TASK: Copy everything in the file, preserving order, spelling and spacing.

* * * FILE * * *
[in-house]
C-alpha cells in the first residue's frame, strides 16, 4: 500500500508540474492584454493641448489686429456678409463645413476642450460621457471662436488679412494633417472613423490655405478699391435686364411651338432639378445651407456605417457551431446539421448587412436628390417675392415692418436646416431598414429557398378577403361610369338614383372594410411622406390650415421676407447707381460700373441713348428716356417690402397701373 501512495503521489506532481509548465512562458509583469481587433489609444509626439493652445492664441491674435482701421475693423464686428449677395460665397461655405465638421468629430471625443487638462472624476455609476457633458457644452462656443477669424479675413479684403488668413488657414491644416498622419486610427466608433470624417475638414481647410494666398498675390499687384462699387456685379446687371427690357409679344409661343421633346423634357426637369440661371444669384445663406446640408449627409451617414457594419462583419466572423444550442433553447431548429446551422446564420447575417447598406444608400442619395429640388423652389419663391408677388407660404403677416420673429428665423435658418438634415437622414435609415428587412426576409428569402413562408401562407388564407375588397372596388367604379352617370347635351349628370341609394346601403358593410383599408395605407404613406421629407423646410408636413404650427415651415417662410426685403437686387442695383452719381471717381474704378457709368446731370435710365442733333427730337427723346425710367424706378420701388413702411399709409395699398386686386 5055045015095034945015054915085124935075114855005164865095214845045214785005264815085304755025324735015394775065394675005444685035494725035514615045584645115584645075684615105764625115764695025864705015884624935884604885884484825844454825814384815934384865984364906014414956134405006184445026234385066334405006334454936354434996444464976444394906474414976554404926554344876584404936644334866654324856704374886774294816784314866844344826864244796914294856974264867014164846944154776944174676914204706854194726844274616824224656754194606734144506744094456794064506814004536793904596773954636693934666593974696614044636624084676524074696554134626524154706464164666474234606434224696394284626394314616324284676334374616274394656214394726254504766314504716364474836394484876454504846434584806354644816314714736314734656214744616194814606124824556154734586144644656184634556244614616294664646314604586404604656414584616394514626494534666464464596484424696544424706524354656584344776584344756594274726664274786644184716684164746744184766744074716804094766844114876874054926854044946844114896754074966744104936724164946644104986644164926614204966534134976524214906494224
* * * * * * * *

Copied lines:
[in-house]
C-alpha cells in the first residue's frame, strides 16, 4: 500500500508540474492584454493641448489686429456678409463645413476642450460621457471662436488679412494633417472613423490655405478699391435686364411651338432639378445651407456605417457551431446539421448587412436628390417675392415692418436646416431598414429557398378577403361610369338614383372594410411622406390650415421676407447707381460700373441713348428716356417690402397701373 501512495503521489506532481509548465512562458509583469481587433489609444509626439493652445492664441491674435482701421475693423464686428449677395460665397461655405465638421468629430471625443487638462472624476455609476457633458457644452462656443477669424479675413479684403488668413488657414491644416498622419486610427466608433470624417475638414481647410494666398498675390499687384462699387456685379446687371427690357409679344409661343421633346423634357426637369440661371444669384445663406446640408449627409451617414457594419462583419466572423444550442433553447431548429446551422446564420447575417447598406444608400442619395429640388423652389419663391408677388407660404403677416420673429428665423435658418438634415437622414435609415428587412426576409428569402413562408401562407388564407375588397372596388367604379352617370347635351349628370341609394346601403358593410383599408395605407404613406421629407423646410408636413404650427415651415417662410426685403437686387442695383452719381471717381474704378457709368446731370435710365442733333427730337427723346425710367424706378420701388413702411399709409395699398386686386 5055045015095034945015054915085124935075114855005164865095214845045214785005264815085304755025324735015394775065394675005444685035494725035514615045584645115584645075684615105764625115764695025864705015884624935884604885884484825844454825814384815934384865984364906014414956134405006184445026234385066334405006334454936354434996444464976444394906474414976554404926554344876584404936644334866654324856704374886774294816784314866844344826864244796914294856974264867014164846944154776944174676914204706854194726844274616824224656754194606734144506744094456794064506814004536793904596773954636693934666593974696614044636624084676524074696554134626524154706464164666474234606434224696394284626394314616324284676334374616274394656214394726254504766314504716364474836394484876454504846434584806354644816314714736314734656214744616194814606124824556154734586144644656184634556244614616294664646314604586404604656414584616394514626494534666464464596484424696544424706524354656584344776584344756594274726664274786644184716684164746744184766744074716804094766844114876874054926854044946844114896754074966744104936724164946644104986644164926614204966534134976524214906494224